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Kate Brumback/Associated Press

  • U.S. Sen. Lindsey Graham is citing the "speech or debate" clause of the Constitution as he tries to avoid testifying before a special grand jury that's investigating whether former President Donald Trump and others tried to illegally influence the 2020 election in Georgia. Fulton County District Attorney Fani Willis wants to ask the South Carolina Republican about two phone calls they say he made to Georgia Secretary of State Brad Raffensperger and his staff in the weeks after the 2020 general election. Graham's attorneys have argued that the calls were made as part of his legislative duties.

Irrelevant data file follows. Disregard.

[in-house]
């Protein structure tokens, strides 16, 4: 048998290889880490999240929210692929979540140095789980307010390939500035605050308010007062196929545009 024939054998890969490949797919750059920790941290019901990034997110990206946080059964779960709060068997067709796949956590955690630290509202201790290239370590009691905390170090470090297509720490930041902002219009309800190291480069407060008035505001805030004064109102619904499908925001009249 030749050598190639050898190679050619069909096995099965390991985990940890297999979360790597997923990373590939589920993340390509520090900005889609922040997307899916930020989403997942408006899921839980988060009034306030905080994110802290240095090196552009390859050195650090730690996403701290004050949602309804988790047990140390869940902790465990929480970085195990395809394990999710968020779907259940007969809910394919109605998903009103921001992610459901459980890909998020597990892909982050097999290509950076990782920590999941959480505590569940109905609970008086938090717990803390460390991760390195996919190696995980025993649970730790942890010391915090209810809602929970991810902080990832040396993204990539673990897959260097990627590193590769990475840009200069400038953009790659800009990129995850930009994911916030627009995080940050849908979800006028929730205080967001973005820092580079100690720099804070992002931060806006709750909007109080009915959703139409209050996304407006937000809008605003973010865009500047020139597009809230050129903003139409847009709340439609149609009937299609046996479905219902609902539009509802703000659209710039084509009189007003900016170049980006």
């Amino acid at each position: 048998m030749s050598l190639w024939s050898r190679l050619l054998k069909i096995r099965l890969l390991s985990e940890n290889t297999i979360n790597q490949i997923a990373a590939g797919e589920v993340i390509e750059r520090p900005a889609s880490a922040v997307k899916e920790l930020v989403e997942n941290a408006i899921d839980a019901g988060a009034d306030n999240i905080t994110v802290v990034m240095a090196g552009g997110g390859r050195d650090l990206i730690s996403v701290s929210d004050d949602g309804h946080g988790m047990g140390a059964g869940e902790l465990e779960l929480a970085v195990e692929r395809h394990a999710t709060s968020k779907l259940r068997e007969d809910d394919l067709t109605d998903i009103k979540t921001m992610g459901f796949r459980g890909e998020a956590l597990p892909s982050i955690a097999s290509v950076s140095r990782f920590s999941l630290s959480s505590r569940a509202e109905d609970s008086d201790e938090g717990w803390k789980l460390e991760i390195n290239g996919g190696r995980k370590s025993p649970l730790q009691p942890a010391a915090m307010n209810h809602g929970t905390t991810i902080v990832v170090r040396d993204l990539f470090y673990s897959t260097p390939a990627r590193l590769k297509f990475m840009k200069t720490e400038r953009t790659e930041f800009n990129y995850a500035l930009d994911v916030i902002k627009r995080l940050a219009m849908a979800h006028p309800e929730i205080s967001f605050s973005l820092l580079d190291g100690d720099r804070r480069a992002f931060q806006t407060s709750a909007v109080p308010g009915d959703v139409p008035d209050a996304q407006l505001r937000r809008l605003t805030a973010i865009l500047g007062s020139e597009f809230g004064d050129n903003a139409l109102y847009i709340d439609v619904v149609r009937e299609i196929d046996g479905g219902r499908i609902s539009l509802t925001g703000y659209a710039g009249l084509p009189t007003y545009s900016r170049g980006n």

• A federal appeals court has agreed to temporarily put on hold a lower court's order requiring that U.S. Sen. Lindsey Graham testify before a special grand jury that's investigating possible illegal efforts to overturn then-President Donald Trump's 2020 presidential election loss in Georgia. A subpoena had instructed the South Carolina Republican to appear before the special grand jury on Tuesday. U.S. District Judge Leigh Martin May on Monday denied Graham's request to quash his subpoena and on Friday rejected his effort to put her decision on hold while he appealed. Graham's lawyers appealed to the 11th U.S. Circuit Court of Appeals. A three-judge panel of the 11th Circuit on Sunday issued an order temporarily pausing May's order declining to quash the subpoena.